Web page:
On 13th April 2014, there was no doubt whatsoever that Liverpool would finally win the Premier League.
That was the day they beat Manchester City, and watching the game from the upper echelons of the Kop was about a perfect an advert for football fandom as you could imagine.
Liverpool, who had been a model of mediocrity for four years, went into the game on the back of a giddy post-Christmas winning streak that saw them screech into the home straight in first place. If a mythical first league title in two decades felt enticingly possible before the match, it was a bona fide certainty afterwards: they won 3-2 in a scintillating, seesawing contest.
Two magnificently gung-ho sides served up five goals, a red card and a pleasing number of bludgeoningly fierce tackles. There was tension and elation, and a reliably enjoyable half-time Snickers. Beer flowed freely. When Coutinho battered in the winner, noise levels in the Kop were absurd.
And at the centre of it all, there was an appropriately heroic performance from my childhood hero – by this stage, very much my adulthood hero – Steven Gerrard, who spent the final phases of the game rolling back the years, stampeding around midfield with murderous intent, ensuring Liverpool’s lead was held at all costs.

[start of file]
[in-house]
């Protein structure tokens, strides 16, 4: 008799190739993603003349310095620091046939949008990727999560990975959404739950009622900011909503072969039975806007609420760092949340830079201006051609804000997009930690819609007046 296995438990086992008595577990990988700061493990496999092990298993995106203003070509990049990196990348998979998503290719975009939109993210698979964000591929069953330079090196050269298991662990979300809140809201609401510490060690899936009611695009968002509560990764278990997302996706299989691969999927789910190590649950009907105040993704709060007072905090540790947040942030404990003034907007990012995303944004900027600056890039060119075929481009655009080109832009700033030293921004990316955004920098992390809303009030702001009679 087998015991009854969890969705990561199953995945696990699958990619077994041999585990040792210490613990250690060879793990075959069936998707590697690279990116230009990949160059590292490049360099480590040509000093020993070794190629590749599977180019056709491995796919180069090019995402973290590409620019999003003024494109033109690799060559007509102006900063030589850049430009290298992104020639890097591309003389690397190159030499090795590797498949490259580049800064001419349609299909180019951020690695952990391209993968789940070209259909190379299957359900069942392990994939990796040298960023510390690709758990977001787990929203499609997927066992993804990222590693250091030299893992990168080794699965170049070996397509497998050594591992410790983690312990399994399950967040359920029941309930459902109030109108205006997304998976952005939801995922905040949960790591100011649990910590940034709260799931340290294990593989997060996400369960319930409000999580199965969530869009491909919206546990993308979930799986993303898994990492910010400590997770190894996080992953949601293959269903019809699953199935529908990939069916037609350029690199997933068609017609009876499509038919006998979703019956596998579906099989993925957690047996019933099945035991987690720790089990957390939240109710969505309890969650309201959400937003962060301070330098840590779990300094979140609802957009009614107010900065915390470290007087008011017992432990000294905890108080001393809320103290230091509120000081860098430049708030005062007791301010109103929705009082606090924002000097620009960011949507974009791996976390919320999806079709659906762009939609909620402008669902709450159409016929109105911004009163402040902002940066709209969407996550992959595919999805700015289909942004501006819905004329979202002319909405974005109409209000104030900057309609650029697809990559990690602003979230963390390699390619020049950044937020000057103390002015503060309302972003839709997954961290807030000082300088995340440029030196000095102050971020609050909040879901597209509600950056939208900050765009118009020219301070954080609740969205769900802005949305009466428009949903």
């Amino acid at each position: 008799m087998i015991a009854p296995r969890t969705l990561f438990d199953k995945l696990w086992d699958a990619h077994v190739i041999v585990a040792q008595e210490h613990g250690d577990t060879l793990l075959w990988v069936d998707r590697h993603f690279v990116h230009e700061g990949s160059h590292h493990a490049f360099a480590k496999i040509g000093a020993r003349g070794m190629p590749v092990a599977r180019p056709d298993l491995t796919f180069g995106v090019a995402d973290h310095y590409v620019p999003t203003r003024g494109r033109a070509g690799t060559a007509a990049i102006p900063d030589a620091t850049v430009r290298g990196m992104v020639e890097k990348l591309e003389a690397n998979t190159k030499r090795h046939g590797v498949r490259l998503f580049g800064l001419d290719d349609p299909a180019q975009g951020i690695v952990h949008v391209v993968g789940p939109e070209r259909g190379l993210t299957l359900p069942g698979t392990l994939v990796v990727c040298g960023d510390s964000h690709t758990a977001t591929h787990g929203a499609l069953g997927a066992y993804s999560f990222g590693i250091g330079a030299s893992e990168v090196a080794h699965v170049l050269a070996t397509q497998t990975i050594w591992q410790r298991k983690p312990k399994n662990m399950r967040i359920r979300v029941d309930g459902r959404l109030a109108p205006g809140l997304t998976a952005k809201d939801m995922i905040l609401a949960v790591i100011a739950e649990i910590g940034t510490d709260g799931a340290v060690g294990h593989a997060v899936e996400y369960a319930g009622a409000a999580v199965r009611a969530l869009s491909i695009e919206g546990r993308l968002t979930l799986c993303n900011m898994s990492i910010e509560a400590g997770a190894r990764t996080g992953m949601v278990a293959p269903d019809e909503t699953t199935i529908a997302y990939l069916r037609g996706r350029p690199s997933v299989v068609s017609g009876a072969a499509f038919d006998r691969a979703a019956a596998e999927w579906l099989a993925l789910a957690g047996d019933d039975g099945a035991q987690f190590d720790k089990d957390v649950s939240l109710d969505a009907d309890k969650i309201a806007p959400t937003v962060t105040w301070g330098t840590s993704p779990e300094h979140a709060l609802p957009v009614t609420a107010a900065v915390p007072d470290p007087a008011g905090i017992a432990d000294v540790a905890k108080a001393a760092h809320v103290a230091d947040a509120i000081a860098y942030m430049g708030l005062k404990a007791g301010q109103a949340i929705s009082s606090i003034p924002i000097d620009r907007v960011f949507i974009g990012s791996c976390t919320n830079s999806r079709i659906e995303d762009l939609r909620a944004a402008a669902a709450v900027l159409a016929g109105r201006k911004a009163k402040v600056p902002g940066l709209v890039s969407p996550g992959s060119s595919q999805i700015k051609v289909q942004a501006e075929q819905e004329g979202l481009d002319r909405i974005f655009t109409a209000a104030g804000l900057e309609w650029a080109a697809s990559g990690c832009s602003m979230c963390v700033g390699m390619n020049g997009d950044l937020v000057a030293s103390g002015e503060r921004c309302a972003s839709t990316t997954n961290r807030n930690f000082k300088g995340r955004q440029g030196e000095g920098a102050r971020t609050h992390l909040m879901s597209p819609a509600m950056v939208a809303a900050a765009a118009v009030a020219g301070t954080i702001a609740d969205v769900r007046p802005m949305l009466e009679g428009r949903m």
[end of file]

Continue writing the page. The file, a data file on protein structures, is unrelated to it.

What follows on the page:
On the final whistle, as a primal roar went up around Anfield, Gerrard brought the team together for a huddle in front of the Kop. Liverpool’s biggest league win in a generation had come on the anniversary of the Hillsborough disaster (in which Gerrard lost his 10-year-old cousin) and his impromptu speech, clearly influenced by the occasion, confirmed the sense of momentum, meaning and glorious inevitability that had been building over the past months. It was proper grown-men-crying stuff: a collective surge of joy, sentiment and catharsis all rolled into one.
But that’s not the game we’re here to discuss.
Two weeks later I made the journey again, to see Liverpool play Chelsea. I was in a strange state of relaxed confidence: Liverpool had built up the momentum of a stream train, had everything to play for and could outscore anyone. Chelsea’s league season was over and they had a Champions League semi-final three days later – they’d be playing the kids. I sailed up to Anfield, Snickers in tow, safe in the knowledge that destiny, for want of a better term, was on my side.